Meghan O'Rourke, 35, has a literary reputation. She began her career at the New Yorker, was a longtime editor at the pioneering online magazine Slate, was a poetry editor for the Paris Review until just recently, and won praise for her first book, Halflife (Norton, 2007), a collection of poems. Her first book of prose (The Long Goodbye, Riverhead) should bring her more attention, though in a way that may be bittersweet.

It's a memoir that began as a series of columns for Slate, a heartbreaking, almost moment-by-moment account of the death by cancer of O'Rourke's mother, Barbara, on Christmas day, 2008, as well as of the grief that followed for O'Rourke and her family. The book is also an intelligent sociological examination and critique of contemporary America's lack of meaningful rituals to cope with death. The combination of these two threads—the personal and the analytical—written with a poet's attention to language, brings something new to the genre of grief memoirs (in which O'Rourke has some pretty accomplished predecessors, including C.S. Lewis and Joan Didion), a kind of thinking person's mourning that has no less heart for being smart.

It's easy to fall a little bit in love with O'Rourke's mother, as she's portrayed by an obviously deeply devoted daughter. As O'Rourke paints her, Barbara is tough but unafraid to be vulnerable, loving but not smothering. She constantly urges O'Rourke and her two brothers toward individuality, and she can, for instance, scold her daughter for sneaking out and still be utterly charming: "Now get out of my sight, sweetheart," she says to Meghan, "and don't lie to me again." And it's easy to believe in O'Rourke as she portrays herself: also vulnerable, suffering each blow of her mother's illness and eventual death, exposing that suffering to us, but not so we'll feel sorry for her.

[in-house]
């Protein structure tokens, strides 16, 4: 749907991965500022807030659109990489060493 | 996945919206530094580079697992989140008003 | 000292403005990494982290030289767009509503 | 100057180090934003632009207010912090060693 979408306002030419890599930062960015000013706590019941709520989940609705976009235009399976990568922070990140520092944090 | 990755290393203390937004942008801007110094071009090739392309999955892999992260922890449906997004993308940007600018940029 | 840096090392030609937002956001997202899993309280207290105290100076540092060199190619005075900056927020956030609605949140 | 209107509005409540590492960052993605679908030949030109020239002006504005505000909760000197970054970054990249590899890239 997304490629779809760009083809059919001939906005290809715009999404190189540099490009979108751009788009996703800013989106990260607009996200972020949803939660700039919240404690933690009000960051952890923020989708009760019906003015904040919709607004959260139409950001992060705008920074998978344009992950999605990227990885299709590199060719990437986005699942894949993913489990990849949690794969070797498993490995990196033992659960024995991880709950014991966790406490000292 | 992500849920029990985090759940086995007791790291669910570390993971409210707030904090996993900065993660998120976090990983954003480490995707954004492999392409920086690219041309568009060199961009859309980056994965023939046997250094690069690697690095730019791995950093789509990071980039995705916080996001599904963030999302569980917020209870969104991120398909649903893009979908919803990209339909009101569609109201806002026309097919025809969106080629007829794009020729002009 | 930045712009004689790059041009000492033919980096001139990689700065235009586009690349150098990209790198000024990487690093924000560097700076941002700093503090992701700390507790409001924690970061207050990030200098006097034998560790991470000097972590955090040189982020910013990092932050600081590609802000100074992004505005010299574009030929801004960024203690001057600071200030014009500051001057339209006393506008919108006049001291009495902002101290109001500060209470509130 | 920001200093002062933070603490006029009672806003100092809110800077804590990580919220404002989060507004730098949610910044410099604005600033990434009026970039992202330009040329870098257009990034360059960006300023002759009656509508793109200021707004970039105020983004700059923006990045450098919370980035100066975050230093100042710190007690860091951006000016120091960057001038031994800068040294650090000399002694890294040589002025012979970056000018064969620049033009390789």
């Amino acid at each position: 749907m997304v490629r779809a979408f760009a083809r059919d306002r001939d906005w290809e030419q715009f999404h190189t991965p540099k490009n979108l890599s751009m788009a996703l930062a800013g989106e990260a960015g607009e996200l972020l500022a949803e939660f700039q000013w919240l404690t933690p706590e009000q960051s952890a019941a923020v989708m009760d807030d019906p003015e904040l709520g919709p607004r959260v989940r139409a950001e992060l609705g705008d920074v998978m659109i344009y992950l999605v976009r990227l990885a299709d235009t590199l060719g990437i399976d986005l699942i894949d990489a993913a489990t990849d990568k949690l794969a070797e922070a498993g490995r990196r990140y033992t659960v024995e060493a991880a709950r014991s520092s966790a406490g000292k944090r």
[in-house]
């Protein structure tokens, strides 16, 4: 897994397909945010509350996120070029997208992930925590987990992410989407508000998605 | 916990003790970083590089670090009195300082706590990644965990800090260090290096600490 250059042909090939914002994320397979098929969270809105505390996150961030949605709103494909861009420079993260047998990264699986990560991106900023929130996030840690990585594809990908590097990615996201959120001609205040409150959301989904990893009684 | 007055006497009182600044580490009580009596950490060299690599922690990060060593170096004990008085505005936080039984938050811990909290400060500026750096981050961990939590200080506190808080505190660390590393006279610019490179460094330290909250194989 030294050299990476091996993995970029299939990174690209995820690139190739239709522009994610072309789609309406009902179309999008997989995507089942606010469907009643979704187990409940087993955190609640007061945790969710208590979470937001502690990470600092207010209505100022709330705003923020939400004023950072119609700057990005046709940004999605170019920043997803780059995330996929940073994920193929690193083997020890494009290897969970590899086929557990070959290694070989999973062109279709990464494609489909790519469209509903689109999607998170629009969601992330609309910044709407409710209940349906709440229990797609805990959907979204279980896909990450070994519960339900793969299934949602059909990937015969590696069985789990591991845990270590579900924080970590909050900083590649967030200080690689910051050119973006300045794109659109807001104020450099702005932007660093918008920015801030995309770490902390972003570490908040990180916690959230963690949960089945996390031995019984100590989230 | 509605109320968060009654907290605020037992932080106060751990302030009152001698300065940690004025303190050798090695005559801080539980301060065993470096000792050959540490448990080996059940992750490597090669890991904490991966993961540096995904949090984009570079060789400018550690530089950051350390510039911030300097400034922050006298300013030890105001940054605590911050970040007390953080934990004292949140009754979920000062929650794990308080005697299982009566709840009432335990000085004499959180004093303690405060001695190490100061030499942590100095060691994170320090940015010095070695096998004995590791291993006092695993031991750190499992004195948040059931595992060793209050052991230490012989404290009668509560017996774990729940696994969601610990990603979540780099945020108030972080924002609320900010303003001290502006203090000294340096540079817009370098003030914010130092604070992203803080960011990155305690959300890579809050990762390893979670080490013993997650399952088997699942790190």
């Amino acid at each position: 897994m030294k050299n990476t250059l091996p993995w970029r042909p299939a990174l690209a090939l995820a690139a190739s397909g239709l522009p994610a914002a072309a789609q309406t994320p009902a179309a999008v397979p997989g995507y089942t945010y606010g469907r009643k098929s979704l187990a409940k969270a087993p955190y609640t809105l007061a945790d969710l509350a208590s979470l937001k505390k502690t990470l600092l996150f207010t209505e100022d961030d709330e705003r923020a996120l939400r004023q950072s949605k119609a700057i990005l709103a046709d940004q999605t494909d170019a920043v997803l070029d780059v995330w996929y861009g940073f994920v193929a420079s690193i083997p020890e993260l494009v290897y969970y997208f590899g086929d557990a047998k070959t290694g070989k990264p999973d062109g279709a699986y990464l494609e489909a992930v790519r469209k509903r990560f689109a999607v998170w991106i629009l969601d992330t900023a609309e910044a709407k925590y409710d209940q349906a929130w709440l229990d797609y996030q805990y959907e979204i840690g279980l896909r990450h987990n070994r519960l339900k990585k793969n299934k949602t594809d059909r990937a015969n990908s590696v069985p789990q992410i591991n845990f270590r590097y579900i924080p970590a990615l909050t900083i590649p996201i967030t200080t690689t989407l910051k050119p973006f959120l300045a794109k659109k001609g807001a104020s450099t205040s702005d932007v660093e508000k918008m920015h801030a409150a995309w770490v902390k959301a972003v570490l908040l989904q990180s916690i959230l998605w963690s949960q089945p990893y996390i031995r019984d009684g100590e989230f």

"What I didn't want the book to be was just an account of my suffering that pretends it's important simply because I suffered," says O'Rourke. " I wanted to write a book about how writing, how the act of making, is redemptive. But I felt that the honest act of making was intimate and raw." She also followed the old writer's maxim that one should write the book one wants to read. "The book I needed when my mother died was not a book of pure reflection," she says, "but a book that both summoned up what it was like when it was happening, because that's the thing I had no access to, but also that showed that you would come out of the suffering somehow, that it would change."

O'Rourke hopes the book will help its readers: "You have to not give all of yourself away, but still be responsive to your reader." The Long Goodbye is not about happy endings. This is a complex work, which concludes, finally, that we never quite get beyond our losses so much as incorporate them into a world that ultimately becomes larger because we've loved and lost—and grieved: "I imagined loss as a drop off this cliff, but actually it's the same world as before, except there's a note in it that's deeper," says O'Rourke. She says, too, that "the beautiful parts of life get bigger."

And it's difficult to be out there with such a painful story, which is, after all, still fresh. "There are passages I read that make me uncomfortable to think about being in public. But I really felt they needed to be there," O'Rourke says. "I feel exposed, but I also felt it was important to expose myself."

It's precisely O'Rourke's vulnerability that makes her book so affecting. "People are scared of this topic. There's a real repression of it. That repression is not evil, it's not malevolent, but it's there, it's subtle, and it's very difficult for the mourner, so I feel passionate about speaking out."